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Metropolitan Peter

 

Metropolitan Peter

Metropolitan Peter, with Scenes from His Life, 15th-century icon by Dionisius
15th-century icon of Metropolitan Peter of Moscow

Saint Peter, Metropolitan of Moscow and all Russia (Russian: Пётр; died on 20 December 1326) was the Russian metropolitan who moved his see from Vladimir to Moscow in 1325. Later he was proclaimed a patron saint of Moscow. In spite of the move, the office remained officially entitled "Metropolitan of Kiev and All Rus'" until the autocephalous election of St. Jonah in 1448.


Peter was born in Galicia–Volhynia. He founded a monastery on the Rata River, tributary to Bug River, and became its abbot. In 1308 king Boleslaw-Yuri II of Galicia nominated and the Patriarch of Constantinople appointed Peter to the vacant see of Kiev and all Rus'. Mikhail Yaroslavich, Grand Prince of Vladimir and Tver, wanted to advance his own candidate for this position. Peter's nomination caused prolonged animosity between Mikhail and Peter to the point that the latter had to ask for protection from the Prince of Moscow in 1325.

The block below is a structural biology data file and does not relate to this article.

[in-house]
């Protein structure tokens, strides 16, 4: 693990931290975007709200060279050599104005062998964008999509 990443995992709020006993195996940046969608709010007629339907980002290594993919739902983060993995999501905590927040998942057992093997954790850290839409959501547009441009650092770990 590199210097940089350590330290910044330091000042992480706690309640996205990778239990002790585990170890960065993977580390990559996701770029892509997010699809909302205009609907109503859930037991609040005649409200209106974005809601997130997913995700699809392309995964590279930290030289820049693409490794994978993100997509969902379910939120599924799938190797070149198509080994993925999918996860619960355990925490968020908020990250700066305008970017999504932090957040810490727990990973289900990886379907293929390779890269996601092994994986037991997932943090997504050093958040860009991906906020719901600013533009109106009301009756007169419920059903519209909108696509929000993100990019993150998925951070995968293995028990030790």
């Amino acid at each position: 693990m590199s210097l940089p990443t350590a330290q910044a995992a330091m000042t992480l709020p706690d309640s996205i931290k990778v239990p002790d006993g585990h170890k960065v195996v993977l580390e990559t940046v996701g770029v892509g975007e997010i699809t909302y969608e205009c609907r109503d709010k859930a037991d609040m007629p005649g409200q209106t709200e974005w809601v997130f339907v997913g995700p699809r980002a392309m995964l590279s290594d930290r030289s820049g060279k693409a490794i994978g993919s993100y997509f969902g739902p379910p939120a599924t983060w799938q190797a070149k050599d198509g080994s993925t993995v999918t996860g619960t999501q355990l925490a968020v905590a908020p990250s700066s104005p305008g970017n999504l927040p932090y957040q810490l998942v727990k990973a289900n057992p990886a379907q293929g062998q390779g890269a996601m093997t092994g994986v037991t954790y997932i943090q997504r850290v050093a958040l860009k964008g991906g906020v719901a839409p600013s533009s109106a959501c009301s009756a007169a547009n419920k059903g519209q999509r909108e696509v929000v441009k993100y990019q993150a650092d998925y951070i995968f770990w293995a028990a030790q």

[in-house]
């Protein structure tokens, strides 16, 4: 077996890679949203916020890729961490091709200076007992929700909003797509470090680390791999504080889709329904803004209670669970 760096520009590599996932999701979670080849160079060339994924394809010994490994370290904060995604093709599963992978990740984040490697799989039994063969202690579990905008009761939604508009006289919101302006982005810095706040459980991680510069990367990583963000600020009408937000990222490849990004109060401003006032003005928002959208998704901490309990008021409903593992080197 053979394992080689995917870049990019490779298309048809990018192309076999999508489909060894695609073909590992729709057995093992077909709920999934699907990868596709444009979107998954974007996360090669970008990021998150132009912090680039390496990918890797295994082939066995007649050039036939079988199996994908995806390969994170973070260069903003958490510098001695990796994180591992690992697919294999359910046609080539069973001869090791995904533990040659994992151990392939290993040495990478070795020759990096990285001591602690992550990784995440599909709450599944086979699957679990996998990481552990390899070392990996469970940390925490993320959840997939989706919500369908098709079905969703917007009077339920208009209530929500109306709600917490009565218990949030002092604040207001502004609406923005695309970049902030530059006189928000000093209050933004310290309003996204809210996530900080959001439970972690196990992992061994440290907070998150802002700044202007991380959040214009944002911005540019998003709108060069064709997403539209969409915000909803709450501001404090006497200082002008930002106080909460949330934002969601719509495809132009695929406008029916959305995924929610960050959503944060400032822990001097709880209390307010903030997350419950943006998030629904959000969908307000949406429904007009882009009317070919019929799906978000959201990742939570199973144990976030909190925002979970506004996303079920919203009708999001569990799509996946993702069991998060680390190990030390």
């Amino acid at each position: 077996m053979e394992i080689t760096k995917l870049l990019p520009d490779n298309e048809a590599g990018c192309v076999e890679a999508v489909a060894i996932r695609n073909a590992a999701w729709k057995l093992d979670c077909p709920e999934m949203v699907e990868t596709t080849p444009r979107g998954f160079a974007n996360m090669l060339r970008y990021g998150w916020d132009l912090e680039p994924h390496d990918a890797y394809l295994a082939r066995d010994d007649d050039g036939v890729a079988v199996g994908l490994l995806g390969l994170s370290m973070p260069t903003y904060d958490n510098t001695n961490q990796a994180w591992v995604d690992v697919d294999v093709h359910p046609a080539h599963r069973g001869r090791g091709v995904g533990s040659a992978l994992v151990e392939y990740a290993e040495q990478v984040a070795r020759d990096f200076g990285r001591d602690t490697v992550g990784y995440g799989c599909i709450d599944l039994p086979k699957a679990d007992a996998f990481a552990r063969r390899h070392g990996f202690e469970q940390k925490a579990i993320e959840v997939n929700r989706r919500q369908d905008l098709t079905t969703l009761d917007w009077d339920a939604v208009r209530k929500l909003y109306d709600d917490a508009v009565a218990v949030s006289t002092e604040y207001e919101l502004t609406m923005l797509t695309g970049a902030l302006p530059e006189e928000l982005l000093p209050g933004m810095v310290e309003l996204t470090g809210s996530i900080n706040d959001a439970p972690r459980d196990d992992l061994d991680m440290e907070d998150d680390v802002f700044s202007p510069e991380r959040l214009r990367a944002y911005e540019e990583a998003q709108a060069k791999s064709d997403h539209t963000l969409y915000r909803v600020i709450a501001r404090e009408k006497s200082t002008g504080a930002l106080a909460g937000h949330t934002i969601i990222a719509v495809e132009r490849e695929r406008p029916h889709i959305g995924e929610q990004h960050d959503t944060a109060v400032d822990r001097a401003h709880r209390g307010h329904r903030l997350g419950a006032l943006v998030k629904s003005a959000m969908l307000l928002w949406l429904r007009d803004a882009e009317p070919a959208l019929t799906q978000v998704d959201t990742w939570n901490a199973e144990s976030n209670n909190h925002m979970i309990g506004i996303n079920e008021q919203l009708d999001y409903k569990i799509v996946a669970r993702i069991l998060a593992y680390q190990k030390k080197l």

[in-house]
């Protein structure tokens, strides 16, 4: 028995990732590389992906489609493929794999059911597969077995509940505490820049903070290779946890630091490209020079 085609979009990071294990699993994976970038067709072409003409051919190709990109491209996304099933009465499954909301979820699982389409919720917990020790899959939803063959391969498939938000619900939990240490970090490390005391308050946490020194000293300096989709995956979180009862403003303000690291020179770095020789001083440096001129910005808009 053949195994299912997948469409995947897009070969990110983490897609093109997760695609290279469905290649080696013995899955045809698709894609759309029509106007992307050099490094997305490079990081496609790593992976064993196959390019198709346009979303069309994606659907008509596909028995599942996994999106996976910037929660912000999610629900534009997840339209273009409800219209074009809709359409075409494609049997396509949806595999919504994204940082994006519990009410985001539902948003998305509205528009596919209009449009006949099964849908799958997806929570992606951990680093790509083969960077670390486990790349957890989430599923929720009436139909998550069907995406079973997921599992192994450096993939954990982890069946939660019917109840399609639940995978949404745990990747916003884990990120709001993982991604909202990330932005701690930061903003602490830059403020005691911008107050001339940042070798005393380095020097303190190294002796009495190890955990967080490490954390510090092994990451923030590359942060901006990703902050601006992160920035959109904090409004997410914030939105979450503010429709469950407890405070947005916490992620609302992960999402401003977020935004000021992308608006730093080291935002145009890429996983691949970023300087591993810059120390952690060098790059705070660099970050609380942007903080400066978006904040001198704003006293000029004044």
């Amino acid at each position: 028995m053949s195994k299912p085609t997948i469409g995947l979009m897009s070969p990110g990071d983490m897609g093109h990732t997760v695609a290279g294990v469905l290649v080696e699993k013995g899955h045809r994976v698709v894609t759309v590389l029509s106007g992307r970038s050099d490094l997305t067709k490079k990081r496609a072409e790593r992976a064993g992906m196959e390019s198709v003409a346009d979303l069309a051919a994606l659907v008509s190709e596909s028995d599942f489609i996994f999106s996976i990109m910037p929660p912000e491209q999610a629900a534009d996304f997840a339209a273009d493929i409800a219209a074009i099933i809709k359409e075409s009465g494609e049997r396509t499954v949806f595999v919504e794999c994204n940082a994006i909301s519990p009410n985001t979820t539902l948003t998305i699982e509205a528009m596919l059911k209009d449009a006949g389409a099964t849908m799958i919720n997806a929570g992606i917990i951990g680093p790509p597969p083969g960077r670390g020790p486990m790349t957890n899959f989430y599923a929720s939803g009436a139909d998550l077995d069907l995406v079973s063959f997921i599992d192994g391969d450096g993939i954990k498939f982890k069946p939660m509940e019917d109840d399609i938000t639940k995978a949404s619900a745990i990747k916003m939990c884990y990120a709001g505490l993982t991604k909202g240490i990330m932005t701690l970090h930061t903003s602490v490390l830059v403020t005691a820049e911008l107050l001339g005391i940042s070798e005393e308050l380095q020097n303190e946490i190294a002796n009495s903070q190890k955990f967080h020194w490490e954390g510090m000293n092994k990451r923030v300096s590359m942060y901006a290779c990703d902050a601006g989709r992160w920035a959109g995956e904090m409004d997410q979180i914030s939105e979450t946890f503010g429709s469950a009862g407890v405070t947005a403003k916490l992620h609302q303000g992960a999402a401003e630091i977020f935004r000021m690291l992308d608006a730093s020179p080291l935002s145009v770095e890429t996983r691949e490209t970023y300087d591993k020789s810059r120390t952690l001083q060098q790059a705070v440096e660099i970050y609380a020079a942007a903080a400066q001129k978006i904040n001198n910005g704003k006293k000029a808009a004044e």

Peter's alliance with Moscow helped assert his own authority and contributed to the rise of the House of Moscow. Peter transferred his metropolitan duties from depopulated Kiev to Vladimir and then to Moscow, where he received property estates. The move strengthened the political position of Moscow and established it as the spiritual capital of fragmented Russia.

After Peter's move to Moscow, the Icon of the Mother of God of St Peter of Moscow (commemorated on 24 August).

After his canonization by Metropolitan Alexis, his veneration was propagated all over Moscovy. Accordingly, many churches were dedicated to Peter the Metropolitan in Moscow and other cities of Russia. His feast day is celebrated on 24 August (the translation of his relics to the Dormition Cathedral in Moscow) and 5 October (in common with Metropolitans Jonah and Alexis)

External links

  • synaxarion
  • Synaxis of Peter, Alexis and Jonah, Metropolitans and Wonderworkers of All Russia
Orthodox Church titles
Preceded by
Maximus
Metropolitan of Moscow Succeeded by
Theognostus
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